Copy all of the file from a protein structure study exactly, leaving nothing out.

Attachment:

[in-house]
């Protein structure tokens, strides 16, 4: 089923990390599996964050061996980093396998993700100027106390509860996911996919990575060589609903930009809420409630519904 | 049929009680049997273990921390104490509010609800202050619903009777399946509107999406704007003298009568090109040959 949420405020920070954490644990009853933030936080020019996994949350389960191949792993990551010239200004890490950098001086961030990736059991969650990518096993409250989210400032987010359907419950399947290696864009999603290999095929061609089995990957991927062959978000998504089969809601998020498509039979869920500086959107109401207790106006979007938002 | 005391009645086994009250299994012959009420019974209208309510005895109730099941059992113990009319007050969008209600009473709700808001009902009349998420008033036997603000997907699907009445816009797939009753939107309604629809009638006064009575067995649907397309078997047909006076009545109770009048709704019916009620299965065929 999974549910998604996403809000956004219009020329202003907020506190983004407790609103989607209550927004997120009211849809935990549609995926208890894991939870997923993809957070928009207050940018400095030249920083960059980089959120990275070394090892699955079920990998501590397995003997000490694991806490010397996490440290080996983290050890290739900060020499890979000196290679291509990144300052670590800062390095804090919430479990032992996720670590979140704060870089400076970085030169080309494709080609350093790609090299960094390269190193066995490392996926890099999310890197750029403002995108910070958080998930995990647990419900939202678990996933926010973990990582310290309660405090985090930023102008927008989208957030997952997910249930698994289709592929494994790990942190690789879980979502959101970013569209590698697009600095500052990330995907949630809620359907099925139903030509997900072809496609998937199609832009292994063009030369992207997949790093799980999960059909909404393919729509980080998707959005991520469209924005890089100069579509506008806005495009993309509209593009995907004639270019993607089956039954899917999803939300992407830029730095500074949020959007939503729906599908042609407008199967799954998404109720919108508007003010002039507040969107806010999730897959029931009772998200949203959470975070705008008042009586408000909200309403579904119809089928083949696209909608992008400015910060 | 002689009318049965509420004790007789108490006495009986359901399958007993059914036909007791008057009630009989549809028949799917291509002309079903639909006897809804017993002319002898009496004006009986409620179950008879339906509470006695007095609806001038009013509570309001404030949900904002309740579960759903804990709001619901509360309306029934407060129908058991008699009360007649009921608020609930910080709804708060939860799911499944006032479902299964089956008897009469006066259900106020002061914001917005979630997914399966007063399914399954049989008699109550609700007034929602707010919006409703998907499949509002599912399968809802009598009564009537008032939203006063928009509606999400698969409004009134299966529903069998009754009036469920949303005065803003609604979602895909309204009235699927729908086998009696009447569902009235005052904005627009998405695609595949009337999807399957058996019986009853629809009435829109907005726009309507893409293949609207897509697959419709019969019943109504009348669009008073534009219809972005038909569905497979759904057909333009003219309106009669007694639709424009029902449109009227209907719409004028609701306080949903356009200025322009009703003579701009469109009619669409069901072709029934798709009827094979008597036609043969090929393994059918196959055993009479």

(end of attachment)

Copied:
[in-house]
């Protein structure tokens, strides 16, 4: 089923990390599996964050061996980093396998993700100027106390509860996911996919990575060589609903930009809420409630519904 | 049929009680049997273990921390104490509010609800202050619903009777399946509107999406704007003298009568090109040959 949420405020920070954490644990009853933030936080020019996994949350389960191949792993990551010239200004890490950098001086961030990736059991969650990518096993409250989210400032987010359907419950399947290696864009999603290999095929061609089995990957991927062959978000998504089969809601998020498509039979869920500086959107109401207790106006979007938002 | 005391009645086994009250299994012959009420019974209208309510005895109730099941059992113990009319007050969008209600009473709700808001009902009349998420008033036997603000997907699907009445816009797939009753939107309604629809009638006064009575067995649907397309078997047909006076009545109770009048709704019916009620299965065929 999974549910998604996403809000956004219009020329202003907020506190983004407790609103989607209550927004997120009211849809935990549609995926208890894991939870997923993809957070928009207050940018400095030249920083960059980089959120990275070394090892699955079920990998501590397995003997000490694991806490010397996490440290080996983290050890290739900060020499890979000196290679291509990144300052670590800062390095804090919430479990032992996720670590979140704060870089400076970085030169080309494709080609350093790609090299960094390269190193066995490392996926890099999310890197750029403002995108910070958080998930995990647990419900939202678990996933926010973990990582310290309660405090985090930023102008927008989208957030997952997910249930698994289709592929494994790990942190690789879980979502959101970013569209590698697009600095500052990330995907949630809620359907099925139903030509997900072809496609998937199609832009292994063009030369992207997949790093799980999960059909909404393919729509980080998707959005991520469209924005890089100069579509506008806005495009993309509209593009995907004639270019993607089956039954899917999803939300992407830029730095500074949020959007939503729906599908042609407008199967799954998404109720919108508007003010002039507040969107806010999730897959029931009772998200949203959470975070705008008042009586408000909200309403579904119809089928083949696209909608992008400015910060 | 002689009318049965509420004790007789108490006495009986359901399958007993059914036909007791008057009630009989549809028949799917291509002309079903639909006897809804017993002319002898009496004006009986409620179950008879339906509470006695007095609806001038009013509570309001404030949900904002309740579960759903804990709001619901509360309306029934407060129908058991008699009360007649009921608020609930910080709804708060939860799911499944006032479902299964089956008897009469006066259900106020002061914001917005979630997914399966007063399914399954049989008699109550609700007034929602707010919006409703998907499949509002599912399968809802009598009564009537008032939203006063928009509606999400698969409004009134299966529903069998009754009036469920949303005065803003609604979602895909309204009235699927729908086998009696009447569902009235005052904005627009998405695609595949009337999807399957058996019986009853629809009435829109907005726009309507893409293949609207897509697959419709019969019943109504009348669009008073534009219809972005038909569905497979759904057909333009003219309106009669007694639709424009029902449109009227209907719409004028609701306080949903356009200025322009009703003579701009469109009619669409069901072709029934798709009827094979008597036609043969090929393994059918196959055993009479």